·      What have you accomplished since the last time we spoke, and what do you intend to accomplish in the next two or three months?
·         What are the main challenges you face in doing your job?
·         How can I help you overcome these challenges and clear roadblocks you’re facing?

With so many HR pros actually seeking me out at this conference to discuss revamping their performance review process, I’m more certain than ever that our cloud-based technology can be a catalyst for real change. It not only helps companies streamline their review process but it also gives their managers the tools they need to guide and track these discussions more effectively.

Given the urgency I’m sensing in these conversations, there’s no way that what’s happening in Vegas is going to stay here! In fact, I’m sure these conversations are going to continue long after we all get home.


Tuesday, September 30, 2014

It’s Not Just Millennials Who Desire Meaningful Work

http://www.reviewsnap.com/documents/white_papers/Reviewsnap_-_The_Truth_About_Performance_Appraisals.pdf
Articles about “meaningful work”—and what that phrase means—are cropping up everywhere.

Here’s a small sampling:

·      “4 Tips To Help Millennials Find Meaningful Work,” from Fast Company, tells employers point blank that Millennials “aren’t motivated by money.” Instead, these younger workers are “driven to make the world more compassionate, innovative, and sustainable” through the work they do.

·      In “Millennials Want Meaningful Work,” Hoopla CEO, Michael Smalls, writes that Millennials “prefer to have meaningful jobs that provide opportunities to effect positive change in their communities and the world at large. … A study by The Intelligence Group reports that 64 percent of Millennials would rather earn $40,000 a year at a job they love than $100,000 a year at a job they find unfulfilling.”

·      A Huffington Post infographic tells us “more Americans are pursuing meaning over money at work” and offers this trio of compelling statistics:

·      96% of working Americans agree that being able to apply personal interests in their career would make them happier in general.

·      68% would be willing to take a salary cut to work in jobs that better allowed them to apply personal interests.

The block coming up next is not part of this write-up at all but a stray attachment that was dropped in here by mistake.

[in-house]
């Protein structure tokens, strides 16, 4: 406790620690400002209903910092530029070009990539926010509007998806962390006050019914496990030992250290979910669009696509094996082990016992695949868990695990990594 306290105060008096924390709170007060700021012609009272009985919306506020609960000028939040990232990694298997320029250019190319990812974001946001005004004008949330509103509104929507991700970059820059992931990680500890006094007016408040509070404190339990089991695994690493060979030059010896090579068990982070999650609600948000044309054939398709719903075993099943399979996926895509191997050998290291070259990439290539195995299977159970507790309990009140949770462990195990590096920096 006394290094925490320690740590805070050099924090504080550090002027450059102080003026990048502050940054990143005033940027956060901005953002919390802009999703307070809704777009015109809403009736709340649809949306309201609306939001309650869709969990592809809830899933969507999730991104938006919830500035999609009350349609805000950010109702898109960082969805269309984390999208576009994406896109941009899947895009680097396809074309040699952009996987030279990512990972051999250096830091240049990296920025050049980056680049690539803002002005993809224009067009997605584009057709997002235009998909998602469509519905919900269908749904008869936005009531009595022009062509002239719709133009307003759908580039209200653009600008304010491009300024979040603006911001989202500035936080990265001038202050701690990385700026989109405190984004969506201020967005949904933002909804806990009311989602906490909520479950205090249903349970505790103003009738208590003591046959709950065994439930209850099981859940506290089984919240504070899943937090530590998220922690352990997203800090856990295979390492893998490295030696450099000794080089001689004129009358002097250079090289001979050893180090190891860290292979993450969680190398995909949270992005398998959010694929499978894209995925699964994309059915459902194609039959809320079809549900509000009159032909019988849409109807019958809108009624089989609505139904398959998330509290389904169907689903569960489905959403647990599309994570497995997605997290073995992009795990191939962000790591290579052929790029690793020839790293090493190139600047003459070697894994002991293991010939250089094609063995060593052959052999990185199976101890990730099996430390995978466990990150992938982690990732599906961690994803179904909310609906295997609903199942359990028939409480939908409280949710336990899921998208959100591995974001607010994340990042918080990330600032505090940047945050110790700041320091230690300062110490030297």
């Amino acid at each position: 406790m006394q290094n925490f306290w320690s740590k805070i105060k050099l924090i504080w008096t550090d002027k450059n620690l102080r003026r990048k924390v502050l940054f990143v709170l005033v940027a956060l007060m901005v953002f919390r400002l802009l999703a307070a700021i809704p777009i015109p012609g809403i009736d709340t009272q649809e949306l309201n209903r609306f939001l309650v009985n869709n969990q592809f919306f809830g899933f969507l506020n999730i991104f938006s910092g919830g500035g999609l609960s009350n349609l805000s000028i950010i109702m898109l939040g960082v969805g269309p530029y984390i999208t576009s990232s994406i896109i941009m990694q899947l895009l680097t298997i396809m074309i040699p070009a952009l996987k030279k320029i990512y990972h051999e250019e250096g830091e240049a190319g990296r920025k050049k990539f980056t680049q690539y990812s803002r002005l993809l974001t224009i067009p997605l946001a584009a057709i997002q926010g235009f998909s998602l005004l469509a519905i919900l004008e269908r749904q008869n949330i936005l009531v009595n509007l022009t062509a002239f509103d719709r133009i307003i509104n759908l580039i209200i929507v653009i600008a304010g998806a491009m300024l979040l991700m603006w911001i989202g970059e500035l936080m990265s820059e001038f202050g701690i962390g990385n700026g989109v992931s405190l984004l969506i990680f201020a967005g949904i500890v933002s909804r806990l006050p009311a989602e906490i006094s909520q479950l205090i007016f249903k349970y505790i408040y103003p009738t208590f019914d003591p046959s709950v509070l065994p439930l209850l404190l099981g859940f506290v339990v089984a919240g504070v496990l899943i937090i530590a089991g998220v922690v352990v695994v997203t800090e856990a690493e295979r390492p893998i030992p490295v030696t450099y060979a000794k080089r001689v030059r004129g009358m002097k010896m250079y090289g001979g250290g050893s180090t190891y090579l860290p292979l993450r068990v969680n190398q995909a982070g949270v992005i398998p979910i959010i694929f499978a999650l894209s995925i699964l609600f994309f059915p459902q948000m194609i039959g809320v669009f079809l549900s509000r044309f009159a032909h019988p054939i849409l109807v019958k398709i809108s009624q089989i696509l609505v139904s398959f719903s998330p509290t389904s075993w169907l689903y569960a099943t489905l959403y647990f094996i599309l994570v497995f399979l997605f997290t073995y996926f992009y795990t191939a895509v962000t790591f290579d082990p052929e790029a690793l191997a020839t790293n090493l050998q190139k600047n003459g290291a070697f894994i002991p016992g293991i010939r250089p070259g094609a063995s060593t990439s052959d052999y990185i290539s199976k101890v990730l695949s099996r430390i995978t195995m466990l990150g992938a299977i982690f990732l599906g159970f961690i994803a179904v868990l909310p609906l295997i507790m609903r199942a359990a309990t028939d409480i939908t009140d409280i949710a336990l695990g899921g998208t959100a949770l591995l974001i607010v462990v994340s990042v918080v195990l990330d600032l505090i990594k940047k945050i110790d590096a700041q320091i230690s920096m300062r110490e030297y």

·      And 79% are willing to take a pay cut at the start of their careers for jobs that allowed them to focus on meaningful work.

Again, there’s a virtual mountain of articles on this topic and the more of them you read the more one thing stands out: most are written about Millennials. But the fact is older employees want meaningful work as well.

In April, Forbes published an article titled, “What Older Workers Want, But Aren't Getting,” which cites a Sloan Center survey of employees age 50 and older at large companies. When asked about the most important elements for a quality job, the second item on their list was “opportunities for meaningful work.” In this case, older workers defined meaningful work as having their skills and experience valued and used well; making a difference in the world; and opportunities to engage in the things they value personally. Sounds a lot like the definition given by younger workers, doesn’t it?

The article also quotes Elizabeth Fideler, author of the books Men Still at Work and Women Still at Work, who said that the desire for meaningful work is a key reason many professionals over the age of 60 haven’t retired.

It’s pretty clear that most individuals, regardless of their age, want meaningful work. If we hope to reap the substantial rewards of having employees who are truly engaged in what they do, we not only need to come to terms with the power of assigning meaningful work—we need to master it.

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Connect with the individuals and sources highlighted in this post by clicking the links below:

@FastCompany

@hooplasoftware

@mwsmalls (Hoopla CEO)

@cassandra_daily (The Intelligence Group)

@healthyliving (Huffington Post)

@Forbes
www.reviewsnap.com